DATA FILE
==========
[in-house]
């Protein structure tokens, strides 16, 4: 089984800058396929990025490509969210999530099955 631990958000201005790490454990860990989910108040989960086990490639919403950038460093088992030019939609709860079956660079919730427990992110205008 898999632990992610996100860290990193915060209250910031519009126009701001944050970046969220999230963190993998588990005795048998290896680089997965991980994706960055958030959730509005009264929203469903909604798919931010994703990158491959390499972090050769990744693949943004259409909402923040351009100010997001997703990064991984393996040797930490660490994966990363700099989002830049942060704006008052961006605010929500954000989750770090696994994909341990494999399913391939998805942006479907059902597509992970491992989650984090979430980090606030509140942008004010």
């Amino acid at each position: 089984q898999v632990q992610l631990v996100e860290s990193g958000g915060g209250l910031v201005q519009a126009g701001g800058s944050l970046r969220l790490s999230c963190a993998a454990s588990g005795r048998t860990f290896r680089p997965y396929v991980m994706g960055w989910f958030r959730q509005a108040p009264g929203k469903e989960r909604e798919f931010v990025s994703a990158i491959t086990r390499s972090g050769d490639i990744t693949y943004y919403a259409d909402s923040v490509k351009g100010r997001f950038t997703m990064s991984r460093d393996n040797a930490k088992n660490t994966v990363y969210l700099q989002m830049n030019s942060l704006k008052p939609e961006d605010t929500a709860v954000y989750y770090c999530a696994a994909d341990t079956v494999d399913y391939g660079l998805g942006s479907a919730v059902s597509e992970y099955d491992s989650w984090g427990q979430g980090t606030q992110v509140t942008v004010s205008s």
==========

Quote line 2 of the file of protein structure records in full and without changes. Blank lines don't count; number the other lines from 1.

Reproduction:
């Protein structure tokens, strides 16, 4: 089984800058396929990025490509969210999530099955 631990958000201005790490454990860990989910108040989960086990490639919403950038460093088992030019939609709860079956660079919730427990992110205008 898999632990992610996100860290990193915060209250910031519009126009701001944050970046969220999230963190993998588990005795048998290896680089997965991980994706960055958030959730509005009264929203469903909604798919931010994703990158491959390499972090050769990744693949943004259409909402923040351009100010997001997703990064991984393996040797930490660490994966990363700099989002830049942060704006008052961006605010929500954000989750770090696994994909341990494999399913391939998805942006479907059902597509992970491992989650984090979430980090606030509140942008004010």